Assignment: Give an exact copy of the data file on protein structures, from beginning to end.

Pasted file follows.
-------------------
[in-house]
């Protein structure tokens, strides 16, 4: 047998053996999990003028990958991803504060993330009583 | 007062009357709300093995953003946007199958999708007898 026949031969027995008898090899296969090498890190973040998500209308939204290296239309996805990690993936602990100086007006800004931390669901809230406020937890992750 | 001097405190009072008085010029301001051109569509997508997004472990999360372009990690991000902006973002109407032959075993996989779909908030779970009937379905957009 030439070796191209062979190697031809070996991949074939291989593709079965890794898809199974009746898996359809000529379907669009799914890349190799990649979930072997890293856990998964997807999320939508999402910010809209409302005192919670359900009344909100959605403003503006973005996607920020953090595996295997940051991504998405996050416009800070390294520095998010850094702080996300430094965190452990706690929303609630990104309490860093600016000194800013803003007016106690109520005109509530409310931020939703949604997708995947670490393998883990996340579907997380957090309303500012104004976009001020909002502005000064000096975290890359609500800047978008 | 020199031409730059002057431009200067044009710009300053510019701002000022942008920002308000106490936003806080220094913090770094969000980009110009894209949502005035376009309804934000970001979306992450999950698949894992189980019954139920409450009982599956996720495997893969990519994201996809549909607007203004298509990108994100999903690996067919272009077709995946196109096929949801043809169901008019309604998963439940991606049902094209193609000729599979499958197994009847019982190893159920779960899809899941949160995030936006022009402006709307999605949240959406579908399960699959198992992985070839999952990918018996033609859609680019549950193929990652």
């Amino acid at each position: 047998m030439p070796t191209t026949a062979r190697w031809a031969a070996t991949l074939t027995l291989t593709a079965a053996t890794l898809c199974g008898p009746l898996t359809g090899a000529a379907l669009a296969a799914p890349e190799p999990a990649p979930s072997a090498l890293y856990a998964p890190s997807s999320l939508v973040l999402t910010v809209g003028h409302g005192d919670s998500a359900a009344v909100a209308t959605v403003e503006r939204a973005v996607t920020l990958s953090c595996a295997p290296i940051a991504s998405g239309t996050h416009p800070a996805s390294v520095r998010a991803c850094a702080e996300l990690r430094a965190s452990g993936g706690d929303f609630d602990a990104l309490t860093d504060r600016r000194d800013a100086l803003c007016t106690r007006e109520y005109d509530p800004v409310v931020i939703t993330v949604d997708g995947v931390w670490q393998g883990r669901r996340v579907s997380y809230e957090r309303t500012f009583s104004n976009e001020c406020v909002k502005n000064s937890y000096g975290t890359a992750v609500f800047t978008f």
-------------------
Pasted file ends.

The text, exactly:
[in-house]
């Protein structure tokens, strides 16, 4: 047998053996999990003028990958991803504060993330009583 | 007062009357709300093995953003946007199958999708007898 026949031969027995008898090899296969090498890190973040998500209308939204290296239309996805990690993936602990100086007006800004931390669901809230406020937890992750 | 001097405190009072008085010029301001051109569509997508997004472990999360372009990690991000902006973002109407032959075993996989779909908030779970009937379905957009 030439070796191209062979190697031809070996991949074939291989593709079965890794898809199974009746898996359809000529379907669009799914890349190799990649979930072997890293856990998964997807999320939508999402910010809209409302005192919670359900009344909100959605403003503006973005996607920020953090595996295997940051991504998405996050416009800070390294520095998010850094702080996300430094965190452990706690929303609630990104309490860093600016000194800013803003007016106690109520005109509530409310931020939703949604997708995947670490393998883990996340579907997380957090309303500012104004976009001020909002502005000064000096975290890359609500800047978008 | 020199031409730059002057431009200067044009710009300053510019701002000022942008920002308000106490936003806080220094913090770094969000980009110009894209949502005035376009309804934000970001979306992450999950698949894992189980019954139920409450009982599956996720495997893969990519994201996809549909607007203004298509990108994100999903690996067919272009077709995946196109096929949801043809169901008019309604998963439940991606049902094209193609000729599979499958197994009847019982190893159920779960899809899941949160995030936006022009402006709307999605949240959406579908399960699959198992992985070839999952990918018996033609859609680019549950193929990652």
């Amino acid at each position: 047998m030439p070796t191209t026949a062979r190697w031809a031969a070996t991949l074939t027995l291989t593709a079965a053996t890794l898809c199974g008898p009746l898996t359809g090899a000529a379907l669009a296969a799914p890349e190799p999990a990649p979930s072997a090498l890293y856990a998964p890190s997807s999320l939508v973040l999402t910010v809209g003028h409302g005192d919670s998500a359900a009344v909100a209308t959605v403003e503006r939204a973005v996607t920020l990958s953090c595996a295997p290296i940051a991504s998405g239309t996050h416009p800070a996805s390294v520095r998010a991803c850094a702080e996300l990690r430094a965190s452990g993936g706690d929303f609630d602990a990104l309490t860093d504060r600016r000194d800013a100086l803003c007016t106690r007006e109520y005109d509530p800004v409310v931020i939703t993330v949604d997708g995947v931390w670490q393998g883990r669901r996340v579907s997380y809230e957090r309303t500012f009583s104004n976009e001020c406020v909002k502005n000064s937890y000096g975290t890359a992750v609500f800047t978008f």